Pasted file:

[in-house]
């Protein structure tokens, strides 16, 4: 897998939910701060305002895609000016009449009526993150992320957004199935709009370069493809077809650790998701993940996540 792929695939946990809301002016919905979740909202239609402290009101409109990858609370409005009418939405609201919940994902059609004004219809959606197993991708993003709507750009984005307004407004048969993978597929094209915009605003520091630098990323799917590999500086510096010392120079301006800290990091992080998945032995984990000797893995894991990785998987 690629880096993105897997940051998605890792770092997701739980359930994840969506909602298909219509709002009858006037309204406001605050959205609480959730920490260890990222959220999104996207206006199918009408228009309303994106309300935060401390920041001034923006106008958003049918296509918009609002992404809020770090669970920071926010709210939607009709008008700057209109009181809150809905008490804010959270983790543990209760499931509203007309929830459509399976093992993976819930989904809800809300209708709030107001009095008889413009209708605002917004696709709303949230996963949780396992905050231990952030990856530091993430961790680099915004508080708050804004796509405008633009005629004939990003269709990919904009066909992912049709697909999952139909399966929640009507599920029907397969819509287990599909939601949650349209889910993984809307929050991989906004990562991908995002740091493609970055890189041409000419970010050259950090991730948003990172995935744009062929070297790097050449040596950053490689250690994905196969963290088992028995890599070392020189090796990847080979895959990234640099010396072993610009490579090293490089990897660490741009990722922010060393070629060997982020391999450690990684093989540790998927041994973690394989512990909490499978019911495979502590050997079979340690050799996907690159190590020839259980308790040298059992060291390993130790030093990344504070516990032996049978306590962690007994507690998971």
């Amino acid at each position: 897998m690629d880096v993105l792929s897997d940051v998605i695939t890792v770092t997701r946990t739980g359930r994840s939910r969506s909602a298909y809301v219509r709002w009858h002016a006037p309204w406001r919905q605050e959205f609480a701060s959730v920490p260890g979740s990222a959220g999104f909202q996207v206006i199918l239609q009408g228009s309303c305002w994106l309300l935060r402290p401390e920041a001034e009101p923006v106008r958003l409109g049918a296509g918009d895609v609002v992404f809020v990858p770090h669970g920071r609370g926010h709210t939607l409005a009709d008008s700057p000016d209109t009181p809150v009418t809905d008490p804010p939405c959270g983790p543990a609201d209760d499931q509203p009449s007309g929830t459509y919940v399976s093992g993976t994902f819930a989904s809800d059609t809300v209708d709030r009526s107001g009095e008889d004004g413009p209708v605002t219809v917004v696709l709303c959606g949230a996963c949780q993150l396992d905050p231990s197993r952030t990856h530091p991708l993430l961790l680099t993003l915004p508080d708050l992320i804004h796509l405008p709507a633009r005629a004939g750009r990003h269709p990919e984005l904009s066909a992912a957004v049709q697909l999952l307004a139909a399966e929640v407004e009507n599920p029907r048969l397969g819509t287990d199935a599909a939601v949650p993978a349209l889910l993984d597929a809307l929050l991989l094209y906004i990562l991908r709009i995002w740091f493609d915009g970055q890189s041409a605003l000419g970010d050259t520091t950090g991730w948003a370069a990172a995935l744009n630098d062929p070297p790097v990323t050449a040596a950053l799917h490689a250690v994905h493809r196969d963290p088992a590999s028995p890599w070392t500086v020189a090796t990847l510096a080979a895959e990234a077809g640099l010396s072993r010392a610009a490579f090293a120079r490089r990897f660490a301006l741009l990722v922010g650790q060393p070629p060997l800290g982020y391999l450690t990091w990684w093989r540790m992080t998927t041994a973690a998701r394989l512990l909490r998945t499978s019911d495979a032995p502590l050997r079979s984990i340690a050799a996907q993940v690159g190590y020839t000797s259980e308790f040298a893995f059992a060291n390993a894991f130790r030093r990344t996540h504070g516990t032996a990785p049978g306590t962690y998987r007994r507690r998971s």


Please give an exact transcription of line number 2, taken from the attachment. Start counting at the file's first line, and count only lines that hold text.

């Protein structure tokens, strides 16, 4: 897998939910701060305002895609000016009449009526993150992320957004199935709009370069493809077809650790998701993940996540 792929695939946990809301002016919905979740909202239609402290009101409109990858609370409005009418939405609201919940994902059609004004219809959606197993991708993003709507750009984005307004407004048969993978597929094209915009605003520091630098990323799917590999500086510096010392120079301006800290990091992080998945032995984990000797893995894991990785998987 690629880096993105897997940051998605890792770092997701739980359930994840969506909602298909219509709002009858006037309204406001605050959205609480959730920490260890990222959220999104996207206006199918009408228009309303994106309300935060401390920041001034923006106008958003049918296509918009609002992404809020770090669970920071926010709210939607009709008008700057209109009181809150809905008490804010959270983790543990209760499931509203007309929830459509399976093992993976819930989904809800809300209708709030107001009095008889413009209708605002917004696709709303949230996963949780396992905050231990952030990856530091993430961790680099915004508080708050804004796509405008633009005629004939990003269709990919904009066909992912049709697909999952139909399966929640009507599920029907397969819509287990599909939601949650349209889910993984809307929050991989906004990562991908995002740091493609970055890189041409000419970010050259950090991730948003990172995935744009062929070297790097050449040596950053490689250690994905196969963290088992028995890599070392020189090796990847080979895959990234640099010396072993610009490579090293490089990897660490741009990722922010060393070629060997982020391999450690990684093989540790998927041994973690394989512990909490499978019911495979502590050997079979340690050799996907690159190590020839259980308790040298059992060291390993130790030093990344504070516990032996049978306590962690007994507690998971």